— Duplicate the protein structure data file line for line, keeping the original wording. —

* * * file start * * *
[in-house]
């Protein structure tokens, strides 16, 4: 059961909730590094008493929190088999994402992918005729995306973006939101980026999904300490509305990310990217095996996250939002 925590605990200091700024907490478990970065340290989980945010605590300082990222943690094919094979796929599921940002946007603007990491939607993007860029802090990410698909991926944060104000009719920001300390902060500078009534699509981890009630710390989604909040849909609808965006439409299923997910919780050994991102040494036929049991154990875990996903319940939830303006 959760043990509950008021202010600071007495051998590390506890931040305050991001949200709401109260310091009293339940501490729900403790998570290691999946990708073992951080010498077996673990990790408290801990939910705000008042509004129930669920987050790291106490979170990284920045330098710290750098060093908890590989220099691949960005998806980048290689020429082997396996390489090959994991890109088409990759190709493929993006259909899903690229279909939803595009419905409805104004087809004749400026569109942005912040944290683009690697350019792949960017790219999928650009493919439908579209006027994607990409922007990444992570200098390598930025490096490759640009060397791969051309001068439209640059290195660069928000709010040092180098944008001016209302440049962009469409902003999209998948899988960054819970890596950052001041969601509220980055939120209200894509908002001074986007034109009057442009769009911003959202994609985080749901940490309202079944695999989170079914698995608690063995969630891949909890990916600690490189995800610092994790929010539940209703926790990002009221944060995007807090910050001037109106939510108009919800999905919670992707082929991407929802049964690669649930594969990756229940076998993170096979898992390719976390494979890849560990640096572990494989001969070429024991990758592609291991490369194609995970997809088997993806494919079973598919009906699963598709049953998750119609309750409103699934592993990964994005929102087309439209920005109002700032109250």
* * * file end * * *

[in-house]
């Protein structure tokens, strides 16, 4: 059961909730590094008493929190088999994402992918005729995306973006939101980026999904300490509305990310990217095996996250939002 925590605990200091700024907490478990970065340290989980945010605590300082990222943690094919094979796929599921940002946007603007990491939607993007860029802090990410698909991926944060104000009719920001300390902060500078009534699509981890009630710390989604909040849909609808965006439409299923997910919780050994991102040494036929049991154990875990996903319940939830303006 959760043990509950008021202010600071007495051998590390506890931040305050991001949200709401109260310091009293339940501490729900403790998570290691999946990708073992951080010498077996673990990790408290801990939910705000008042509004129930669920987050790291106490979170990284920045330098710290750098060093908890590989220099691949960005998806980048290689020429082997396996390489090959994991890109088409990759190709493929993006259909899903690229279909939803595009419905409805104004087809004749400026569109942005912040944290683009690697350019792949960017790219999928650009493919439908579209006027994607990409922007990444992570200098390598930025490096490759640009060397791969051309001068439209640059290195660069928000709010040092180098944008001016209302440049962009469409902003999209998948899988960054819970890596950052001041969601509220980055939120209200894509908002001074986007034109009057442009769009911003959202994609985080749901940490309202079944695999989170079914698995608690063995969630891949909890990916600690490189995800610092994790929010539940209703926790990002009221944060995007807090910050001037109106939510108009919800999905919670992707082929991407929802049964690669649930594969990756229940076998993170096979898992390719976390494979890849560990640096572990494989001969070429024991990758592609291991490369194609995970997809088997993806494919079973598919009906699963598709049953998750119609309750409103699934592993990964994005929102087309439209920005109002700032109250």